March 12, 2019
The Profit Planners Panel addressing this question includes David Erickson, farmer, Altona, Ill; Mark Evans, Purdue University Extension educator, Putnam County, Ind.; Jim Luzar, retired Extension educator and landowner, Greencastle, Ind.; and Steve Myers, farm manager, Busey Ag Resources, LeRoy, Ill.
I don’t want to get caught short on grain storage like I did in 2018. I could still get a bin built if I order now. I have room for an 80,000-bushel bin. The other option is doing more forward-contracting or hedging, or renting space at the elevator. I am not great at marketing. What do you recommend?
Erickson: On-farm grain storage can increase your market opportunities but will not make you a better marketer. If these bushels are produced on acres you own or have a long-term arrangement for rent, then it may make sense to build storage to capture market carry and reduce storage costs. I would encourage you to develop a projection that identifies the cost of commercial storage compared to on-farm storage to see how long it will take you to make this new storage pay its own way.
Evans: Like any financial decision, pick your favorite method and start the old-fashioned way of pencil and paper, or start the Excel spreadsheet. List costs and financial benefits. Figure in probabilities and run more than one budget for the same scenario.
For example, what will be the cost of the new 80,000-bushel bin when it’s empty in a lean year? How many years out of the last 10 could you have benefited from additional storage? How does this compare to 10-year averages to rent elevator space?
If you are not great at marketing, you have three choices:
attend programs to learn marketing offered by Extension, ag short courses and private sources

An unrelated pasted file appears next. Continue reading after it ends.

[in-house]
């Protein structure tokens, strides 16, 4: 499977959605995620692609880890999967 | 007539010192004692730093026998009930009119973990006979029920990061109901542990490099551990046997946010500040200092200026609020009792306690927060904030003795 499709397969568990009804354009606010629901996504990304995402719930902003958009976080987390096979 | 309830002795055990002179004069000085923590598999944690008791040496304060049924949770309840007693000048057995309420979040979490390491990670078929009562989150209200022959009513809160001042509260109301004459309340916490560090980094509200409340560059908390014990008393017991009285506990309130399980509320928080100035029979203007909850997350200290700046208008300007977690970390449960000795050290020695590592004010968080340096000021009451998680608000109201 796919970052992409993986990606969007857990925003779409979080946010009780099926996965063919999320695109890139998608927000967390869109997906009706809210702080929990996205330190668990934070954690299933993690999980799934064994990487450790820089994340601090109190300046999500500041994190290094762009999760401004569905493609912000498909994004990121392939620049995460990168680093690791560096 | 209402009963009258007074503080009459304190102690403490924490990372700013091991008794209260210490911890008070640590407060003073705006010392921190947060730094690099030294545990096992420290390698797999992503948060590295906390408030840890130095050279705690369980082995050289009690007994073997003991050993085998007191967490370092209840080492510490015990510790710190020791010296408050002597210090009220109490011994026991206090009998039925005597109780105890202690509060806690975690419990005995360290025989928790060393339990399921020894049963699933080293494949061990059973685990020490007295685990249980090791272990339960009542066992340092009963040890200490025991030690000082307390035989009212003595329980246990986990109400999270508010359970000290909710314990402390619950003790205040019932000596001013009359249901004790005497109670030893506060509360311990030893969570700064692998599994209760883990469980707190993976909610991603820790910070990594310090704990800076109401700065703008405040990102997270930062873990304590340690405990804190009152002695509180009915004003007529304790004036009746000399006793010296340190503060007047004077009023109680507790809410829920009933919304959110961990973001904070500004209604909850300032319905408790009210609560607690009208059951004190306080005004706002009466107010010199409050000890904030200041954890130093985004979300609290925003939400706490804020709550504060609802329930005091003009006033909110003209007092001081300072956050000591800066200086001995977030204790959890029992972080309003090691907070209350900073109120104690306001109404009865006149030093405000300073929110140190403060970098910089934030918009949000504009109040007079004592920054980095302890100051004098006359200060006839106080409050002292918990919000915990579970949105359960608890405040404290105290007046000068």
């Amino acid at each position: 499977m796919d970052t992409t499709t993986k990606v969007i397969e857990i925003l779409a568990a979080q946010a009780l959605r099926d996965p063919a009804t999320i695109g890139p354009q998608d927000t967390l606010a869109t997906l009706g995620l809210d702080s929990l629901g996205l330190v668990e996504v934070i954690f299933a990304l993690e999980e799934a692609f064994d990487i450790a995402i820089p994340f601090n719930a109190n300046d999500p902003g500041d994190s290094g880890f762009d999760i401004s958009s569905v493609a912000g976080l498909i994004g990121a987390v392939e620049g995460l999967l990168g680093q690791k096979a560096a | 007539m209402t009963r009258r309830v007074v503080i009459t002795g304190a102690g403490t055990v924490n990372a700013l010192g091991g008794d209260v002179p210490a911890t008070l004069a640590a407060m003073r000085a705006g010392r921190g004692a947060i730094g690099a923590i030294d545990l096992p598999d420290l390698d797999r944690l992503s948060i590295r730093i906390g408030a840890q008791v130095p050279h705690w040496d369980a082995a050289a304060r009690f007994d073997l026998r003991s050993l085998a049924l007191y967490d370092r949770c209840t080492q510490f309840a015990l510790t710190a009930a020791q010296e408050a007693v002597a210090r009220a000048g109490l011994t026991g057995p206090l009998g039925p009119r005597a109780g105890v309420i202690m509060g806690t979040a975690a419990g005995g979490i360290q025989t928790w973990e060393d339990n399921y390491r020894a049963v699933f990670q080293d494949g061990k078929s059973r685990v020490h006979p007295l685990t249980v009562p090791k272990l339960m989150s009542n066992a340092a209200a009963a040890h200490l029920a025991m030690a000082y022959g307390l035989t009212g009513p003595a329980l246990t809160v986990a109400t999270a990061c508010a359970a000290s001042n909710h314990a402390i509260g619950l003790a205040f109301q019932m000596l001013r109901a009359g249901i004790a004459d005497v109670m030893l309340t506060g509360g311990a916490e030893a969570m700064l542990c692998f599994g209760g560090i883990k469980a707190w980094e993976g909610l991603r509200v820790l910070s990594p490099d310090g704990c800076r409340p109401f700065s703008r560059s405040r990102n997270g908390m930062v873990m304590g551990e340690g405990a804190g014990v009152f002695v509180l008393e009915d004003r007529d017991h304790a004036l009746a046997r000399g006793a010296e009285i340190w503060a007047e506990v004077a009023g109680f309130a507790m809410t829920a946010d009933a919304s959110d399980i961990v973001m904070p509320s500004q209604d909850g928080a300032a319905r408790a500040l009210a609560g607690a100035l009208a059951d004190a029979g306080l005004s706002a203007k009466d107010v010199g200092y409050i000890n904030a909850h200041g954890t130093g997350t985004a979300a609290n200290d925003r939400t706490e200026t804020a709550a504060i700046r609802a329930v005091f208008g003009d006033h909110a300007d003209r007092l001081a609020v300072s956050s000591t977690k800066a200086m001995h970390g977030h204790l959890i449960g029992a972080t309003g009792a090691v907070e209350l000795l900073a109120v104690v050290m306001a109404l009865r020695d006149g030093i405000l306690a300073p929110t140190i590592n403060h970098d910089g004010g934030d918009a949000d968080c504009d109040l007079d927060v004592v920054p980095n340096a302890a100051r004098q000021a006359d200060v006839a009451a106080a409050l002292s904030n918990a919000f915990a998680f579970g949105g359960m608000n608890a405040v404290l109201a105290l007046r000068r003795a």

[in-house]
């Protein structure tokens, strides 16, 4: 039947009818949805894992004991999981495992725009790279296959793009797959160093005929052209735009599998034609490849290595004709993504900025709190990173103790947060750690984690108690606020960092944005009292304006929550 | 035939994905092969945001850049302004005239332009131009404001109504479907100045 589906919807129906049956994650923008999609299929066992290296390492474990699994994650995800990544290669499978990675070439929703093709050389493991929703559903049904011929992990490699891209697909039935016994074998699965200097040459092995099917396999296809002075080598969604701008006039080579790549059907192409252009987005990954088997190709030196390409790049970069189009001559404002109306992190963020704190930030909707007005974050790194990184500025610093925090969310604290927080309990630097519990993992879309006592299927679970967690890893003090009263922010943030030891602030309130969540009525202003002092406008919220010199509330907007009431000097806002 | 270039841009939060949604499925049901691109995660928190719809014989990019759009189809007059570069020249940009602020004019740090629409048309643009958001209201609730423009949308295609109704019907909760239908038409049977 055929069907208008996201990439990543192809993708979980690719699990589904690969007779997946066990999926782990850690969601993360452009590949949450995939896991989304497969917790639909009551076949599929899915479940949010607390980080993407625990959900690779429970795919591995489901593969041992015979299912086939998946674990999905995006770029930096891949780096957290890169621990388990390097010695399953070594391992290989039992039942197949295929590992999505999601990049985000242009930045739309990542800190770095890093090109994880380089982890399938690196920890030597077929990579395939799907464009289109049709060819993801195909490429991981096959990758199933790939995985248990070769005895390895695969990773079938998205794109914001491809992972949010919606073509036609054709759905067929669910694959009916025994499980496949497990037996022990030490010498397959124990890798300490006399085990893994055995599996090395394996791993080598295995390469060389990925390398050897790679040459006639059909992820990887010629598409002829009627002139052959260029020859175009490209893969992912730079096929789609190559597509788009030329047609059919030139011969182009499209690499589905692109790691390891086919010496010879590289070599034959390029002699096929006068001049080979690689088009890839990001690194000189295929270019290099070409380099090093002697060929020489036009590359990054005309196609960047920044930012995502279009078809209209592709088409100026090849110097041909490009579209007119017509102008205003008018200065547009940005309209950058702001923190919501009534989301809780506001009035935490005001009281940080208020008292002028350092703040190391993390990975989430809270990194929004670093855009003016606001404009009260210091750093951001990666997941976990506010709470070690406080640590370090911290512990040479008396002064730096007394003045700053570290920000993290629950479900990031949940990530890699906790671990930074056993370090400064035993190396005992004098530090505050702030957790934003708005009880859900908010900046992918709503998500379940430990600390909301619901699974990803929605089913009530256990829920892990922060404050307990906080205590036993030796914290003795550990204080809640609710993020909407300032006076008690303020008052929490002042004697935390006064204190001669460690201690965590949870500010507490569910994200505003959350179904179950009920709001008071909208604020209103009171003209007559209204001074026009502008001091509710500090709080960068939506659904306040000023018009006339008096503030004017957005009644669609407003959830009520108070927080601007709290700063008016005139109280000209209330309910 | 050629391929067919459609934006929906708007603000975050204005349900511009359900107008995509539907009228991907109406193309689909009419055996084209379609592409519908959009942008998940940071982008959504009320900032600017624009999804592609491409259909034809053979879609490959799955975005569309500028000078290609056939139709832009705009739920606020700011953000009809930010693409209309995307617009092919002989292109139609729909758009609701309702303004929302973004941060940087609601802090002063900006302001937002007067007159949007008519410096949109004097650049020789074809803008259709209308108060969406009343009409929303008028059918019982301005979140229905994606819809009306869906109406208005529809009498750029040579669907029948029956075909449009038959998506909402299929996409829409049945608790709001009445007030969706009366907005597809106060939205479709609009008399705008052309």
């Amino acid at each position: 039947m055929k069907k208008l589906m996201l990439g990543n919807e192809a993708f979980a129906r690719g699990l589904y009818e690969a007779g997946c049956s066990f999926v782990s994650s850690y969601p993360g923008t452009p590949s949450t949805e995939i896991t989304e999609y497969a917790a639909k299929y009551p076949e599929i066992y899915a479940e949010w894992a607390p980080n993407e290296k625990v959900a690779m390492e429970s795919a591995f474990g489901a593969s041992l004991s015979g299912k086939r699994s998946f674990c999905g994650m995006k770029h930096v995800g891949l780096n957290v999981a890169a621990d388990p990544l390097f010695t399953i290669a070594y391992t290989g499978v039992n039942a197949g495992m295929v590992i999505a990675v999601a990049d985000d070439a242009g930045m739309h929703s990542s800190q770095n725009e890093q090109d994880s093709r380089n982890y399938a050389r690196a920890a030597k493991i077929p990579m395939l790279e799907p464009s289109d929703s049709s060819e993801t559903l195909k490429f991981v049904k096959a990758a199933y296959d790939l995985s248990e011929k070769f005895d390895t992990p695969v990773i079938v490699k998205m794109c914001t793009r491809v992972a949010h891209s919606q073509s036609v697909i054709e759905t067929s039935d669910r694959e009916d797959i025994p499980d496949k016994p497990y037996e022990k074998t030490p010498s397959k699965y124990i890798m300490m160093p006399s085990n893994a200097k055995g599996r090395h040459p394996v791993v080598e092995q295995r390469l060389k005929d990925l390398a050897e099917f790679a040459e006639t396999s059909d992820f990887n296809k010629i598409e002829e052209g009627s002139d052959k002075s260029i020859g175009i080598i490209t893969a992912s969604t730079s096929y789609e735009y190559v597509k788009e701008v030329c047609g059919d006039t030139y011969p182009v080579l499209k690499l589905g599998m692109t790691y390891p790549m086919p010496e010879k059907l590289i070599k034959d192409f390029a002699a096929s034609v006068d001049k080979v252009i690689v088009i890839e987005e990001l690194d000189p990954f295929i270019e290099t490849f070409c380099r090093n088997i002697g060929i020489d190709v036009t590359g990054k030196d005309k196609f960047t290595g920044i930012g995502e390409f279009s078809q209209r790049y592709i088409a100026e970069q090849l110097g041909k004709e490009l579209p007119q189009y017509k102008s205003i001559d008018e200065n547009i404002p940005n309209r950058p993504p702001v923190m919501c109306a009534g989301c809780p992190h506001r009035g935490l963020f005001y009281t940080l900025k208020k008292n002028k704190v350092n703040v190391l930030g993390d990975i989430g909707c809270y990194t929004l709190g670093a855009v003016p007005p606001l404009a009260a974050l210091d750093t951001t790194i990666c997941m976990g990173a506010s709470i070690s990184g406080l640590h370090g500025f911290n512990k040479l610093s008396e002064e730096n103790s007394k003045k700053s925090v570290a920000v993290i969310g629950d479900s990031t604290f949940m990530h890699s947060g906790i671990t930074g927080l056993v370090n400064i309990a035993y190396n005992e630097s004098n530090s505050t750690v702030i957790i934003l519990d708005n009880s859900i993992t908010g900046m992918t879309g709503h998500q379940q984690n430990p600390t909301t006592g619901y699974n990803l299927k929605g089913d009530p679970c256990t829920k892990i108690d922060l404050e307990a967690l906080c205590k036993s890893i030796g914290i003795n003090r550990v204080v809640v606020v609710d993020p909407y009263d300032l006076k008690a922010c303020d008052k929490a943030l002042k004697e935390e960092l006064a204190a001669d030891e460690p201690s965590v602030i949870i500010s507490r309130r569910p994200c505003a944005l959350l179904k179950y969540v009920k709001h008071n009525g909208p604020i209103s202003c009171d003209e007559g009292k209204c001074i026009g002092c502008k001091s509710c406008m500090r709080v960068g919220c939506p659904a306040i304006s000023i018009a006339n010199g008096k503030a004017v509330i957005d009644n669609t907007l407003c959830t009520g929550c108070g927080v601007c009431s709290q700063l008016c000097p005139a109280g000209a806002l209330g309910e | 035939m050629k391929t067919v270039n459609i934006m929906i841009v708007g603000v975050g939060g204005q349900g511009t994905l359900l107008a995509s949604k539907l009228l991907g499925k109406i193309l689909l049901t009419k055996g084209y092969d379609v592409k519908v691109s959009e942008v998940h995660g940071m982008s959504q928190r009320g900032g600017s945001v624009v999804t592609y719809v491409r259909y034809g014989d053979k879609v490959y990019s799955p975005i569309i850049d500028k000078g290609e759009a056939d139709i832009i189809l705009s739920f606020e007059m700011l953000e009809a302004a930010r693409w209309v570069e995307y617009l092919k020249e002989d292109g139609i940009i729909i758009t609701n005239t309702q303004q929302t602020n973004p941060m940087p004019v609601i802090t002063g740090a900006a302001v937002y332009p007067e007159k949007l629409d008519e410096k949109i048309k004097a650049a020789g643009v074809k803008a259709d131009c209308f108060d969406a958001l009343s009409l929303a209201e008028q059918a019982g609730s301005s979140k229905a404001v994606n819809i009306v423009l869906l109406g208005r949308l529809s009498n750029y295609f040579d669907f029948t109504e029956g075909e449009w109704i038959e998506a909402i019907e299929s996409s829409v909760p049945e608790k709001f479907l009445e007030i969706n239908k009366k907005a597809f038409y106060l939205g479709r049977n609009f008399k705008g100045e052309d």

seek a consultant
do nothing to learn or seek help (not a good choice)
Luzar: First address return on investment in new grain bins. How much value do you place on having more on-farm storage to expedite harvest logistics? This will be of more benefit if you plan to expand. Evaluate bin cost, as it could impact your investment decision. Your local basis pattern will impact the return side of the analysis, as well as the flexibility on-farm storage offers. Is this the best use of capital, as opposed to tiling or buying a new planter?
Assessment of your marketing skills is important: You can’t just build more space and hope markets take care of things. You could hire marketing services, just as you would legal counsel or tax preparation. Or roll your sleeves up and make more sense of the grain markets.
I recommend becoming a student of basis by accessing the Purdue Center for Commercial Agriculture’s Crop Basis Tool. Basis is where storage returns are earned!
Myers: A bin doesn’t make you a great marketer but can provide for various opportunities for success in carry, basis improvement and specialty opportunities. Consider how consistently you will utilize and how the bin can pay for itself. Use a partial budget that compares costs and returns with and without the bin. Lastly, take a second look, perhaps with the help of someone else, of how you can improve your marketing.
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